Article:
Knives, in their basic fundamental design, are designed to stab, cut or chop through “something”. Since their inception new designs and functions have been created to meet the needs of the user. From survival knives for combat pilots, daggers for commandos, curved blades for farmers or small filet knives for preparing food. That being said not all knives are the same even though all knives will pretty much cut. If you’re going to carry this “tool of opportunity” it’s important to understand what you are carrying, why you are carrying it and more importantly how to safely use it.
As a military and first responder veteran I’ve had the opportunity to carry a variety of edged weapons and become an instructor in the use thereof. Every role I have played, from a Marine, (obviously using a K-bar), to a National Guard Infantry scout (still a k-bar) , a patrol man and a SWAT operator, the style and application of my edged weapon changed. For myself I can break down an edged weapon into three categories, personal defense, utilitarian and a hybrid of both.
My E.D.C, or every day carry actually includes all three of these knife categories either on my person or in a bag I carry. So what exactly is the difference? A “fighting” knife typically has no serrations, has multiple sharpened edges and one or more finger choils to assist with slashing, stabbing or retracting the knife from an impaired “object”. My personal defense knife is not used for anything other than personal protection. A utilitarian knife which can also be used for personal defense if necessary, usually has additional features on the blade or handle for other uses such as serrations for sawing or “seat belt” cutters for emergencies. A hybrid knife is one that is designed for both. With hybrid knives serrations are oriented towards the tip as opposed from away. This assists with extracting the blade from an impaled object without the serrations getting caught. Other features may include a hard pommel on the bottom of the handle that can be used for driving a hard object into another hard object, prying or to strike an adversary with this blunt object.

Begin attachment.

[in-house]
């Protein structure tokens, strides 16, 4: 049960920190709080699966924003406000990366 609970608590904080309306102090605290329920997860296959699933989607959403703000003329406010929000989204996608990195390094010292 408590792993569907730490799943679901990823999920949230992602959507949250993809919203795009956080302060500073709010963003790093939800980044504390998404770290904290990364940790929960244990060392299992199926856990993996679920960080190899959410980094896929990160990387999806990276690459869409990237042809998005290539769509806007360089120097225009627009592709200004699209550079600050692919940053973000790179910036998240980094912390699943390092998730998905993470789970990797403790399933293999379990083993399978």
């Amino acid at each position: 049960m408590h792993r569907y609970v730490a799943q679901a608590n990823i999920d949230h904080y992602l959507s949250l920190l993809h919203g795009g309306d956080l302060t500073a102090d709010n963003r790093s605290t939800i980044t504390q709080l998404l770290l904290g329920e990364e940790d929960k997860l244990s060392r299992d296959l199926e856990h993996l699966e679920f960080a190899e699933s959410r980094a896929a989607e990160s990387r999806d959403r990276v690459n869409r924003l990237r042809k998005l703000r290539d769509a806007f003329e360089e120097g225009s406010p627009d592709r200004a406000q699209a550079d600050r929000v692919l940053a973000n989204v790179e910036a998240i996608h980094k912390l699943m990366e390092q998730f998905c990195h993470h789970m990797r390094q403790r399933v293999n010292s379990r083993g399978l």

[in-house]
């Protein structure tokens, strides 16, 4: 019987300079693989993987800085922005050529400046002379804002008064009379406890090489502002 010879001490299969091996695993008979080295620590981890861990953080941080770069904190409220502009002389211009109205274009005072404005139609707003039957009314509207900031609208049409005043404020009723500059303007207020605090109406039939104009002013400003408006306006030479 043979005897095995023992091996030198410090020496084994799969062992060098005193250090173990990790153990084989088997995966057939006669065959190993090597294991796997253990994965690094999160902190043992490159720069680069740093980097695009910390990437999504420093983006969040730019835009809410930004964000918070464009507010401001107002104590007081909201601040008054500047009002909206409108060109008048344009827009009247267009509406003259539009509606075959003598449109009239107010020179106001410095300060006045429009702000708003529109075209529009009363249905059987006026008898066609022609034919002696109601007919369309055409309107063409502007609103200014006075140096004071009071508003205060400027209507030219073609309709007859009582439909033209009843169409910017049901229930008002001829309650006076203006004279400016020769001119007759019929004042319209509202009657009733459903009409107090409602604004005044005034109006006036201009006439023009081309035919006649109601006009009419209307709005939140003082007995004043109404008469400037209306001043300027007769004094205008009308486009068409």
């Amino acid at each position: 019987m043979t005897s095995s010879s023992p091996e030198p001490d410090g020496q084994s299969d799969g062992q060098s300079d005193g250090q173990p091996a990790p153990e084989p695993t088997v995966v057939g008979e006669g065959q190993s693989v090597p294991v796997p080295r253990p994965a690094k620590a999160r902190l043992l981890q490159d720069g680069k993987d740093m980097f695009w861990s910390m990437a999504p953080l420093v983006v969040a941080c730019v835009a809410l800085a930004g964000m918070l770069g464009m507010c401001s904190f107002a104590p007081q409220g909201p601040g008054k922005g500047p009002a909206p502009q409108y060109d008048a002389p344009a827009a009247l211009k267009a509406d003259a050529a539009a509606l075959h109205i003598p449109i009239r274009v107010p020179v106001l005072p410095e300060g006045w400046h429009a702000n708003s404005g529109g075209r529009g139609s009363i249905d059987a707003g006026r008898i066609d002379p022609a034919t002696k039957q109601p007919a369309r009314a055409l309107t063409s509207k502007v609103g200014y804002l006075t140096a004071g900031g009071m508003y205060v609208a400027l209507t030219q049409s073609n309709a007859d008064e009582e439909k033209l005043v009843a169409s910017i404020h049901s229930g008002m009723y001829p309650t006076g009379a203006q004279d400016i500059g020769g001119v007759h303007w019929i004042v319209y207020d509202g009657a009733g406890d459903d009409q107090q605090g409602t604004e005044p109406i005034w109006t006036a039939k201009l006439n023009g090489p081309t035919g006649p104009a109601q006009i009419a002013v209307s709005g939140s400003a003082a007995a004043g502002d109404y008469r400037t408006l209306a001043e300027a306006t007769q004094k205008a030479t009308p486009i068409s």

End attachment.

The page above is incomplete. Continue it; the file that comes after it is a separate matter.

To round it all up, my personal defense knife will almost always have a “tanto” style blade and have at least one choil and is fixed. My utilitarian knife will have serrations and is usually “spear” tipped and thankfully my hybrid knife is one designed by our very own “BK”, the “dessert fox” which is strong enough to chop through wood and ergonomically designed to be used as a fighter as well. In the end all knifes will cut but make sure it’s the right knife for the intended purpose and most importantly make sure you know how to use it properly.